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Re: starting Fedora Server SIG



On Fri, Nov 21, 2008 at 02:00:34PM -0600, Les Mikesell wrote:
>> blkid ?
>
> What does that do for unformatted disks? If it reports an md device, how  
> do I know that I shouldn't separately use the things it separately also  
> reports that might be the underlying elements?  Same for lvm if it shows  
> them, or lvm on top of md?

I don't follow what you are trying to accomplish here.  All the data 
is available to link the devices together in the stack via the already 
existing tools.  It may not be convenient, but it is there.

>>> tool like mii-tool should enumerate your NICs and show which have 
>>> link  established - and any other useful information they can detect. 
>>>  Then,  
>>
>> ethtool ?
>
> How do I enumerate the devices with ethtool?

Ok, this isn't so great:

for i in `ifconfig -a | cut -d' ' -f1 | sort -u`; do ethtool $i| grep 
-E '^Settings|Link detected'; done

but this works, and I verified that it shows the hardware link status 
(in addition to the ifconfig UP/DOWN status).

ip link show

>> It probably wouldn't take too much to write a script around blkid and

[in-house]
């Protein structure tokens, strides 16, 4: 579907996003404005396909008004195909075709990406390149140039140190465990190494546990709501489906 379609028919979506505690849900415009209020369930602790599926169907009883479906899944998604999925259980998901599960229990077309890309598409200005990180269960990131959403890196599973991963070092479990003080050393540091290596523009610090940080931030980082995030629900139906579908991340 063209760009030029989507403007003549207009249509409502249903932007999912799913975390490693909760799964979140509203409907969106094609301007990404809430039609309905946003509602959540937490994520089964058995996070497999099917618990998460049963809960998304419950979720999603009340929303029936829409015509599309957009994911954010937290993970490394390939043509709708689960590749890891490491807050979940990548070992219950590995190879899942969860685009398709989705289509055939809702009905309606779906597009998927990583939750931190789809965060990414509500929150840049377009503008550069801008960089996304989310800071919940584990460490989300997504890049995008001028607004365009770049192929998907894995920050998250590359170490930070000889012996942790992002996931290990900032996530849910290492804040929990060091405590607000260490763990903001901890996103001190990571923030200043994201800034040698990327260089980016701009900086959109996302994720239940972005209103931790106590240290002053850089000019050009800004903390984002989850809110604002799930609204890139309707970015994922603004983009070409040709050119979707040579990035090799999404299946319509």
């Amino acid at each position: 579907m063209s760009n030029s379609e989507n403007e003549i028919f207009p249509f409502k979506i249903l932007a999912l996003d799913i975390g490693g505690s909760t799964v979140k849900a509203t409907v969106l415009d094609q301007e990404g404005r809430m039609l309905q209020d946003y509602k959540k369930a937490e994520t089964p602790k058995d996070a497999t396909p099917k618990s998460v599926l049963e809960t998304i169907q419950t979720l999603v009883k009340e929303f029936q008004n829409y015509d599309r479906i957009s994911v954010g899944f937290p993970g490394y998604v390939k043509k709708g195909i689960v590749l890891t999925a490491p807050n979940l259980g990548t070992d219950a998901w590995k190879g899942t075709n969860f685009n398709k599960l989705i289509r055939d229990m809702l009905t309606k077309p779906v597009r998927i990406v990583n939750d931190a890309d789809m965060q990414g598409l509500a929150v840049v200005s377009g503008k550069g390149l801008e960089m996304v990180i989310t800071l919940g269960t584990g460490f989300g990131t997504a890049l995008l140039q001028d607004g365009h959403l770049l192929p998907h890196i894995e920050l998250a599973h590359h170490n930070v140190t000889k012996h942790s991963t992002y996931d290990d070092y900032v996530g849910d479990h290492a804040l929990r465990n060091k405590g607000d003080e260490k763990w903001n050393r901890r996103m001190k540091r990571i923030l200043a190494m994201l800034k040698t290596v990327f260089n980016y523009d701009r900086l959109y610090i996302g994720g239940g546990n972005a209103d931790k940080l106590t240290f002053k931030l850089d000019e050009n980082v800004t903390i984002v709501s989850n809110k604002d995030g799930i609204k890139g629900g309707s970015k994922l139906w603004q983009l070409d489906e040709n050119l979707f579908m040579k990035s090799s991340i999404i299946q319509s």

>> ethtool to do this.
>
> Don't forget these steps are already a level up from where we need to  
> start.  We may be moving an installed system to one where the drivers  
> don't match current hardware, or we may have added new NICs or disk  
> controllers and have to get the appropriate drivers loaded.

I'm not sure I follow what you are saying here.  What was once kudzu's 
job is now handled by hal/udev, which handle hardware changes 
automatically, and the drivers are always there since they are all 
compiled as modules for the kernel...easy of automatic hardware 
detection and driver loading is one reason why Fedora has resisted 
trying to split up the kernel modules into separate packages, and why 
all the X11 video card drivers are installed by default.  Are you 
against running hal/udev because they are userspace daemons that take 
up memory?

> And the scripts need to accommodate things that can't be enumerated too,  
> like nfs/iscsi mounts and multiple vlans on an interface.

Again, I'm not sure what you want from this.  NFS/iSCSI mounts can't 
be automatically discovered from within the installed system 
image--the information about what to mount from where and to where 
needs to come from somewhere.  Perhaps what you want is a centralized 
configuration management system like Puppet or bcfg2?  How does this 
relate to the kernel namespace <--> physical device issue we've been 
discussing above?  How should it work in an ideal world?


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